My uncle is a doctor, a lifelong cyclist and an inspiration.
He recently mentioned that he’s cycling rather less now he’s over 90, ‘and my free bus pass is ever more attractive’.
He passed me this nonsense poem that he published in The Lancet in 1979 that you might enjoy (based of course on You Are Old, Father William by Lewis Carroll).
Lines composed while recycling a route first cycled in childhood
“You’re a grandfather, Dad,” said his son with a frown,
“Look, your hair has turned perfectly white.
And yet you persistently cycle down town.
Do you think at your age it is right?”
“My vital capacity’s much reduced now,”
Dad agreed, “and my FEV1 too,
Though it lets me blow candles out, will not allow
Me to still hold2 a candle to you.”
“In my youth,” he went on, “I could keep with the stream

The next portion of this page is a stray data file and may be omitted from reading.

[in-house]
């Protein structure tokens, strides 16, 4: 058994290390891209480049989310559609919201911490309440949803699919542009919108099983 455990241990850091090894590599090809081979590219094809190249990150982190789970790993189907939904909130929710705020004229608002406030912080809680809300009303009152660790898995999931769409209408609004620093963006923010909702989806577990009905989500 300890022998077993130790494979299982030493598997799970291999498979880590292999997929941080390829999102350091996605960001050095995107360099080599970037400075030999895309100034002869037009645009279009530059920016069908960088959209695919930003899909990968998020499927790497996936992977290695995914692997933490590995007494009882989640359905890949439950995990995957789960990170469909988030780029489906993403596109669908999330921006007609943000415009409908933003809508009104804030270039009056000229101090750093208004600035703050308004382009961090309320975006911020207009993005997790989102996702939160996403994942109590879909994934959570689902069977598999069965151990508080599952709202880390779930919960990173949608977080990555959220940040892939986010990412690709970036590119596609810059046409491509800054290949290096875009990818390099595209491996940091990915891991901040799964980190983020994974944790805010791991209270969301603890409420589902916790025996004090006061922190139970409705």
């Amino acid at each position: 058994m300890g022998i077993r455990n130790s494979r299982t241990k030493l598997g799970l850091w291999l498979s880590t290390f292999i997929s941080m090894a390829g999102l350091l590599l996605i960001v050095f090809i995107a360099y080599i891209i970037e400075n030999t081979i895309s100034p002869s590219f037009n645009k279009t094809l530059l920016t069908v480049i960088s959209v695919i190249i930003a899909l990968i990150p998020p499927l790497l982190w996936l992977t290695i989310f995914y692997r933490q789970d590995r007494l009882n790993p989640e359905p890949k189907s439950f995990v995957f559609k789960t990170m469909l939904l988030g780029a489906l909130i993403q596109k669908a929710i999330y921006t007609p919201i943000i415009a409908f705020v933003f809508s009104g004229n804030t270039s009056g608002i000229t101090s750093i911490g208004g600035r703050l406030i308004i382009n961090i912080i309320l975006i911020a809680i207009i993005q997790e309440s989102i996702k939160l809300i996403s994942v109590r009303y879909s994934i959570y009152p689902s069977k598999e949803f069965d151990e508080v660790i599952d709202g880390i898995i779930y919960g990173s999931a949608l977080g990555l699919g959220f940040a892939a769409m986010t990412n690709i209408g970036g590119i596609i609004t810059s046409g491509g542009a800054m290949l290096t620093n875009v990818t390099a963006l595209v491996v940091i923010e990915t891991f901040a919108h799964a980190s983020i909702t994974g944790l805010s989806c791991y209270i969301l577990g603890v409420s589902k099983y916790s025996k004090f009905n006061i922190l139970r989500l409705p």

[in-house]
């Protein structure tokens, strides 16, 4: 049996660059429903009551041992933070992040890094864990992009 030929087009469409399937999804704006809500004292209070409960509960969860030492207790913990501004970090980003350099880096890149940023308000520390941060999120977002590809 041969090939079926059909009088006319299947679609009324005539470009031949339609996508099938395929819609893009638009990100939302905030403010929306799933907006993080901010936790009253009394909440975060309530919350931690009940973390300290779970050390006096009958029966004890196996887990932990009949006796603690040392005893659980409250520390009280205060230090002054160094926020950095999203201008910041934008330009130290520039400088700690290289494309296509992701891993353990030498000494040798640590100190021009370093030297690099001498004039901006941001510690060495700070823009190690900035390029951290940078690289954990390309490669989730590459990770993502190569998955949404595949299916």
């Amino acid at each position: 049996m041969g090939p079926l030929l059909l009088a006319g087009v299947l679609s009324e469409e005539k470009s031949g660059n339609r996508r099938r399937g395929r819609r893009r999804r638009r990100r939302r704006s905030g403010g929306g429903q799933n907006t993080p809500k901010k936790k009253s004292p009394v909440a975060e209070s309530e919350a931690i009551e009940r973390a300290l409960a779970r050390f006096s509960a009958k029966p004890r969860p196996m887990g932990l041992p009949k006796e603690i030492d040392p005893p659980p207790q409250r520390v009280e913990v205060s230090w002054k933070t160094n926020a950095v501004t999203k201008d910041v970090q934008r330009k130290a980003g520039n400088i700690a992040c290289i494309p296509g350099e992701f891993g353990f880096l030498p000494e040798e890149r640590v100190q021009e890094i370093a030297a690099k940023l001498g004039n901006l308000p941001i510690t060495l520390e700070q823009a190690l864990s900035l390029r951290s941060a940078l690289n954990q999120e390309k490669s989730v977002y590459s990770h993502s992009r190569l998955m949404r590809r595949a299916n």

Of the cars, and go freely up hills.
Though on slopes I admit that I now pant and steam,
Is it panting and steaming that kills?”
“In my youth,” he continued, “I followed the birds.
Now I’m mellowed by age. But I still
Delight to keep up with the feathery kind,
At least when freewheeling downhill.”
“You are old,” said his son from his motor bike seat,
“And I think you’ll be squashed by a van.”
“It’s kid cyclists,” said Dad, “who’re at risk in the street.
Till they pass tests, there should be a ban.”
“Now be off,” he went on, “since your motor-bike’s noise
Could demoralise even the brave.
And while you get poor keeping up with the boys,
Just think of the money I save!”
1 Forced Expiratory Volume (FEV1) is the volume of air that can forcibly be blown out in one second, after full inspiration.
2 Infinitive split under general licence from Fraser, Sir B. The Complete Plain Words, revised ed., London, 1973.
Piece contributed by John Forrester anonymously to The Lancet of 22 September 1979, p 628